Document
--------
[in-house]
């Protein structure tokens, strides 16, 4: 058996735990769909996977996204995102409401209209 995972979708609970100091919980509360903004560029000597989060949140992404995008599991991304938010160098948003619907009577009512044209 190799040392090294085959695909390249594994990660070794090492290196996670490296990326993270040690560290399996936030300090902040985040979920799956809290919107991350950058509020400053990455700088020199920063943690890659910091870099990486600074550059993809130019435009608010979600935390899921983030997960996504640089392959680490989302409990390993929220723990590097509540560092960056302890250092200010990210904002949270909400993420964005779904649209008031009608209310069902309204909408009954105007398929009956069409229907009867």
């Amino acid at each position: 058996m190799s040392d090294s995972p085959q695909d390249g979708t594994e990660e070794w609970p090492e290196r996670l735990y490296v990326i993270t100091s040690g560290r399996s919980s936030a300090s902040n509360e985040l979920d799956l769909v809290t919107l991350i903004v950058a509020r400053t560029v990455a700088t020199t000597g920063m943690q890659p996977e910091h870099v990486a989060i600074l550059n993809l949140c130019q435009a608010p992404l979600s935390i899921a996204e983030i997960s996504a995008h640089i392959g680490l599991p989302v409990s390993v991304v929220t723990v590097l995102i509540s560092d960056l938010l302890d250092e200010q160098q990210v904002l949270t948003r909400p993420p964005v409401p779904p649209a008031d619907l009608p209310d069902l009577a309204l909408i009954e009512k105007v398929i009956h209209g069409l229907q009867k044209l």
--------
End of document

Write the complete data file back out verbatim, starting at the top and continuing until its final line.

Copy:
[in-house]
């Protein structure tokens, strides 16, 4: 058996735990769909996977996204995102409401209209 995972979708609970100091919980509360903004560029000597989060949140992404995008599991991304938010160098948003619907009577009512044209 190799040392090294085959695909390249594994990660070794090492290196996670490296990326993270040690560290399996936030300090902040985040979920799956809290919107991350950058509020400053990455700088020199920063943690890659910091870099990486600074550059993809130019435009608010979600935390899921983030997960996504640089392959680490989302409990390993929220723990590097509540560092960056302890250092200010990210904002949270909400993420964005779904649209008031009608209310069902309204909408009954105007398929009956069409229907009867």
């Amino acid at each position: 058996m190799s040392d090294s995972p085959q695909d390249g979708t594994e990660e070794w609970p090492e290196r996670l735990y490296v990326i993270t100091s040690g560290r399996s919980s936030a300090s902040n509360e985040l979920d799956l769909v809290t919107l991350i903004v950058a509020r400053t560029v990455a700088t020199t000597g920063m943690q890659p996977e910091h870099v990486a989060i600074l550059n993809l949140c130019q435009a608010p992404l979600s935390i899921a996204e983030i997960s996504a995008h640089i392959g680490l599991p989302v409990s390993v991304v929220t723990v590097l995102i509540s560092d960056l938010l302890d250092e200010q160098q990210v904002l949270t948003r909400p993420p964005v409401p779904p649209a008031d619907l009608p209310d069902l009577a309204l909408i009954e009512k105007v398929i009956h209209g069409l229907q009867k044209l």